DRINKING WATER

Leasing Shreveport’s aging water and sewer system to a private operator to run could bring immediate improvements – but residents could end up paying far more than the cost of construction.

 Shreveport attorney Randy Keene is urging city officials to sit down with Suez Corp., an international water services company. Suez operates water and sewer systems in 83 cities, Keene said.

The company would operate Shreveport’s water and sewer system; take over billing and customer service; and make improvements required by a federal consent decree. Shreveport would still own the system.

Keene said Suez is willing to pay off $350 million in bonds Shreveport is using for upgrades and pay the city “hundreds of millions of dollars” on top of that.

Keene said Suez executives are willing to discuss their company and its work at the Aug. 8 City Council meeting. Keene said he approached the council as a private citizen and doesn’t represent Suez.

 In return, Shreveport might have to guarantee a specific return on that investment over and above the actual cost of operating and improving the system. Water customers would ultimately pay for that guarantee.

 That’s the case in Bayonne, N.J., where Suez took over the water system in a partnership with a Wall Street private equity firm, according to a New York Times article about privatized water systems.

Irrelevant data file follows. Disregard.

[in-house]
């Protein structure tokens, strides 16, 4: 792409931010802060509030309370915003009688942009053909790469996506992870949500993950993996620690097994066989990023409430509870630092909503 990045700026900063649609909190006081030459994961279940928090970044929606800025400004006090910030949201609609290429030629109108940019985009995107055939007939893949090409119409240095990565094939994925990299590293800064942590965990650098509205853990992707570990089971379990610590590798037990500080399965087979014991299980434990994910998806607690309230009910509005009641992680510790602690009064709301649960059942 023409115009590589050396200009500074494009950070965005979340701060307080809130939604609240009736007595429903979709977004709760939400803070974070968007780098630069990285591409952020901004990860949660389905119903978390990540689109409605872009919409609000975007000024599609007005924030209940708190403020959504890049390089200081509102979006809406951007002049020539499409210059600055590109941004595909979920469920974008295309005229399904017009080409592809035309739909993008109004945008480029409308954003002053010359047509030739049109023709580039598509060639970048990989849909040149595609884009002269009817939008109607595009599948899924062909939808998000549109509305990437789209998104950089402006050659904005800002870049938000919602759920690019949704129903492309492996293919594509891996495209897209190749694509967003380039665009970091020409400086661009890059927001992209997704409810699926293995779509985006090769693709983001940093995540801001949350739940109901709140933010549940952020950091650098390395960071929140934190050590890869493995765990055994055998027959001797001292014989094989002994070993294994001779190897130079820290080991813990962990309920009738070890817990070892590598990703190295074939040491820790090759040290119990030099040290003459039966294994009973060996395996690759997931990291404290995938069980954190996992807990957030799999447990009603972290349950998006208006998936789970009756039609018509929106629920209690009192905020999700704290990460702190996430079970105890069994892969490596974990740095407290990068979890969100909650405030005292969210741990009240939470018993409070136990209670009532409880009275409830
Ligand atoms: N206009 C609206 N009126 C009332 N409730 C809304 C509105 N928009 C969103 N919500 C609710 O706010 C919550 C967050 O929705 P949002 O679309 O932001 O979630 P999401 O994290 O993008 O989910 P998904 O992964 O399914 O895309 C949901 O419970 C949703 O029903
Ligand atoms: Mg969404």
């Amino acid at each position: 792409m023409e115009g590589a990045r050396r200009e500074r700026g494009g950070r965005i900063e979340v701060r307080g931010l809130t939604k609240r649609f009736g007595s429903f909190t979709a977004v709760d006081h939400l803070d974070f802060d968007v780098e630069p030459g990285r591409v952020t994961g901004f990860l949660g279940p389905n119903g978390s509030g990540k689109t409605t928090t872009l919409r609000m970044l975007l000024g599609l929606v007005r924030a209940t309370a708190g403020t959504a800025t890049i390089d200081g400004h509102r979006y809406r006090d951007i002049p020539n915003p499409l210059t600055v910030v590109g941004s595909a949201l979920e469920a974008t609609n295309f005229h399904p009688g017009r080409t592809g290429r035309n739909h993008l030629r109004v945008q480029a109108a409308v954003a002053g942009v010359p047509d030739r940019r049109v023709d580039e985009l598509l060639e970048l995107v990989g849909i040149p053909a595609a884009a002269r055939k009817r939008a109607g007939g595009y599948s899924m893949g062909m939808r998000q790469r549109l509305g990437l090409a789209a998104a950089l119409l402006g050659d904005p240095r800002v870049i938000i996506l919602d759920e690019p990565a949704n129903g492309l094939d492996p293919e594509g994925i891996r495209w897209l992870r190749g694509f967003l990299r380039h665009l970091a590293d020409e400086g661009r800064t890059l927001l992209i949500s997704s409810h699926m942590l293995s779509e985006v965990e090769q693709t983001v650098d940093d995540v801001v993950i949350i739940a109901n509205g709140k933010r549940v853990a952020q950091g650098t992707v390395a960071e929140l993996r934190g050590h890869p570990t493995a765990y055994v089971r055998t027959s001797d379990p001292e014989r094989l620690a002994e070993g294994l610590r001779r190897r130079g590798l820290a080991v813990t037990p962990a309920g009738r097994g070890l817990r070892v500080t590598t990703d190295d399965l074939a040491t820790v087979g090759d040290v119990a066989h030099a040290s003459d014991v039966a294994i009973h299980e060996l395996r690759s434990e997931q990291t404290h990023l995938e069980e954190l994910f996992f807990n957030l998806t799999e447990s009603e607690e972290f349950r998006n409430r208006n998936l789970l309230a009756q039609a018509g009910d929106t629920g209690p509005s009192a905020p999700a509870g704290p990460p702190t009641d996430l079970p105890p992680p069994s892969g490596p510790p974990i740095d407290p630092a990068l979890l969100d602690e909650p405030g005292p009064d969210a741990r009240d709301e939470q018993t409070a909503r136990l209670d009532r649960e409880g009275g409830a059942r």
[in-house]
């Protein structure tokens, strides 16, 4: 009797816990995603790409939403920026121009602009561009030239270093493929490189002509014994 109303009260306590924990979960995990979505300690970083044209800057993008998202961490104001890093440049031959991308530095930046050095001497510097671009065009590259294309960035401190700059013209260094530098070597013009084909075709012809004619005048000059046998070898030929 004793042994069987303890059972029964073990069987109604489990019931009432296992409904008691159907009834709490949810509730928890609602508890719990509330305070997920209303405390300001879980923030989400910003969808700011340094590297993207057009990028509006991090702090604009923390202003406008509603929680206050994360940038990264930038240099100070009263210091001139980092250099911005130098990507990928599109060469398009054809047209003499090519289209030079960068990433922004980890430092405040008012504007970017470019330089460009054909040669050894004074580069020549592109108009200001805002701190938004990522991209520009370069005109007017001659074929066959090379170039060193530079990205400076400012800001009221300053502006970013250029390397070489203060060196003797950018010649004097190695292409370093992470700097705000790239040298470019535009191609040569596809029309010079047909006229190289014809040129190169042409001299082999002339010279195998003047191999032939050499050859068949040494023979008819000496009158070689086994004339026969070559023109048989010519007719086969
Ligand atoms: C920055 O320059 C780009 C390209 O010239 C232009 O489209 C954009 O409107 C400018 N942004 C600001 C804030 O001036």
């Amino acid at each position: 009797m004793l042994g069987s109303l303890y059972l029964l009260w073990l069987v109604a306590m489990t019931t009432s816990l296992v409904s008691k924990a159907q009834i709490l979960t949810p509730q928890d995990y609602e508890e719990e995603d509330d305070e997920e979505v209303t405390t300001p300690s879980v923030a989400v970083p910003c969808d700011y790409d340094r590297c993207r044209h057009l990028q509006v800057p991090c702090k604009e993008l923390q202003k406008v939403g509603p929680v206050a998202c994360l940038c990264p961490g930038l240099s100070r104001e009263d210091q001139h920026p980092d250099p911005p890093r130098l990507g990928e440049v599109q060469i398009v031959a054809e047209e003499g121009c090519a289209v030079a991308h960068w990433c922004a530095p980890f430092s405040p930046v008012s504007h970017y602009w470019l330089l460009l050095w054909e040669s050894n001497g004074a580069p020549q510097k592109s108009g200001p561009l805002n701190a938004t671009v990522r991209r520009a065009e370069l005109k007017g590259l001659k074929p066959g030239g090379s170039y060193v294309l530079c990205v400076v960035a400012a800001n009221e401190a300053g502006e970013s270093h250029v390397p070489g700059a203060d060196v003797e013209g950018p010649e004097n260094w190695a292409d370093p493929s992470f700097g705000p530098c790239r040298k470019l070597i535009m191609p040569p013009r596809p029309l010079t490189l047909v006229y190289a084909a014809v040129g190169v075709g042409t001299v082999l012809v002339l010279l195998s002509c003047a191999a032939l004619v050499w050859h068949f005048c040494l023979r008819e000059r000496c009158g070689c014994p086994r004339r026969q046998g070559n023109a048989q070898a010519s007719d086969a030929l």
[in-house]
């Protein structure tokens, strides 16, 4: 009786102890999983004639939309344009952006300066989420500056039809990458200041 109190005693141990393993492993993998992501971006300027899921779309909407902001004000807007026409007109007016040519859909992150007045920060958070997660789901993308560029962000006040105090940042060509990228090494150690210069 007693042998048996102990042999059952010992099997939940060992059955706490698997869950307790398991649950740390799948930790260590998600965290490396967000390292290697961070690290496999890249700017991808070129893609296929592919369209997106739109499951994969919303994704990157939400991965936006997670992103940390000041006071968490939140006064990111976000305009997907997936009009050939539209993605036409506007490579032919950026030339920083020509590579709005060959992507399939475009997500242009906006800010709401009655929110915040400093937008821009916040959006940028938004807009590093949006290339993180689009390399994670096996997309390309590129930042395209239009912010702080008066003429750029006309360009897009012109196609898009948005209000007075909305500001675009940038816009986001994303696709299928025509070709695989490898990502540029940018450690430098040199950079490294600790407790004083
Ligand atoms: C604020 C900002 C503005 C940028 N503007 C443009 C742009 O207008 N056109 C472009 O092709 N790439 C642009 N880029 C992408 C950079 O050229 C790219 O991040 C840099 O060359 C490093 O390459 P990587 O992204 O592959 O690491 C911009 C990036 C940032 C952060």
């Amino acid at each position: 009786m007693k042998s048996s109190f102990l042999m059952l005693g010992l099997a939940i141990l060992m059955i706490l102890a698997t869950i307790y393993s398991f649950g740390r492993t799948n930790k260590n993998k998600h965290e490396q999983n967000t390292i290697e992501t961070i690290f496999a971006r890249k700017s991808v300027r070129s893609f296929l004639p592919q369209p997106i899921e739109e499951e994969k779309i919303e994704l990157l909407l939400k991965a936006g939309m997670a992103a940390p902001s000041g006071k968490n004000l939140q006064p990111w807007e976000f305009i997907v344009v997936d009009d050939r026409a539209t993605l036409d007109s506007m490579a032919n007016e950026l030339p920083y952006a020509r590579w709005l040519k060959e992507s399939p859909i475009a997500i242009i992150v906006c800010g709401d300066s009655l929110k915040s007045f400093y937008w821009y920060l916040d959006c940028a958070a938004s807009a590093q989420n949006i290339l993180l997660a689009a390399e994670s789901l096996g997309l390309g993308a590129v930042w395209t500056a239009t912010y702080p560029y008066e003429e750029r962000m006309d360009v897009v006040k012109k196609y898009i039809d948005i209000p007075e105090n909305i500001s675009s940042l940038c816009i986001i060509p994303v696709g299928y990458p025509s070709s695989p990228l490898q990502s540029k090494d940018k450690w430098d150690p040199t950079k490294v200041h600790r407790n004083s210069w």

The article found that water rates in Bayonne rose nearly 28 percent since the partnership started in 2012.

 Shreveport also has been increasing water and sewer rates since 2013 to cover operating costs, repairs and improvements.

 The last water increase of 2 percent came in 2016. The next – 6 percent – will take effect in 2020.

 Sewer rates have increased every year since 2013 to cover the $350 million in improvements needed to help the city meet federal clean water standards. Sewer rates increased by 9 percent this year and will continue rising through 2022.

Keene told city council members they could still control of water and sewer charges through what amounts to a 40-year lease with Suez.

“Would this lower the water rate,” asked City Council member Jeff Everson.

“If it is a concession agreement, Shreveport would be in a position to lower rates once it gets itself out of that huge debt,” Keene said.

In 2016, Bossier City privatized its water and sewer system, hiring Manchac Consulting of South Louisiana to run the system.

 Bossier is paying more than $1 million a year to the Baton Rouge-based company – but city officials estimated they would save $3.5 million through the deal, primarily by eliminating payroll costs.

 Bossier City Council members recently extended the deal for another year.

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